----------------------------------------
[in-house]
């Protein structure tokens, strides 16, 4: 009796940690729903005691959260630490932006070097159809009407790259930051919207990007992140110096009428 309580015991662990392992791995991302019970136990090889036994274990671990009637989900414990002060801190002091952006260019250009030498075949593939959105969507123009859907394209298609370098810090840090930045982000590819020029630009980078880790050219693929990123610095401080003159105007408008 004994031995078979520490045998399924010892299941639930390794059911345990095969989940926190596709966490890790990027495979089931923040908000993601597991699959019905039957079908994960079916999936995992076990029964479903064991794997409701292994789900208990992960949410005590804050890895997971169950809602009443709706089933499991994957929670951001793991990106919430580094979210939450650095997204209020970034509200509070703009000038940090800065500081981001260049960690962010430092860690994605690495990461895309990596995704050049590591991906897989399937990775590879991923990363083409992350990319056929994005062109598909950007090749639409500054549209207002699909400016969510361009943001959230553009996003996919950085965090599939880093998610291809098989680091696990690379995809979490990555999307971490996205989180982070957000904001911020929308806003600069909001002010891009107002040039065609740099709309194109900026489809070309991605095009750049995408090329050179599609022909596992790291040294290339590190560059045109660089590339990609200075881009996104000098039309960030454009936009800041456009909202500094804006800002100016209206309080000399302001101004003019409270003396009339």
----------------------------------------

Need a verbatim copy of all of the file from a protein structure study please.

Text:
[in-house]
């Protein structure tokens, strides 16, 4: 009796940690729903005691959260630490932006070097159809009407790259930051919207990007992140110096009428 309580015991662990392992791995991302019970136990090889036994274990671990009637989900414990002060801190002091952006260019250009030498075949593939959105969507123009859907394209298609370098810090840090930045982000590819020029630009980078880790050219693929990123610095401080003159105007408008 004994031995078979520490045998399924010892299941639930390794059911345990095969989940926190596709966490890790990027495979089931923040908000993601597991699959019905039957079908994960079916999936995992076990029964479903064991794997409701292994789900208990992960949410005590804050890895997971169950809602009443709706089933499991994957929670951001793991990106919430580094979210939450650095997204209020970034509200509070703009000038940090800065500081981001260049960690962010430092860690994605690495990461895309990596995704050049590591991906897989399937990775590879991923990363083409992350990319056929994005062109598909950007090749639409500054549209207002699909400016969510361009943001959230553009996003996919950085965090599939880093998610291809098989680091696990690379995809979490990555999307971490996205989180982070957000904001911020929308806003600069909001002010891009107002040039065609740099709309194109900026489809070309991605095009750049995408090329050179599609022909596992790291040294290339590190560059045109660089590339990609200075881009996104000098039309960030454009936009800041456009909202500094804006800002100016209206309080000399302001101004003019409270003396009339």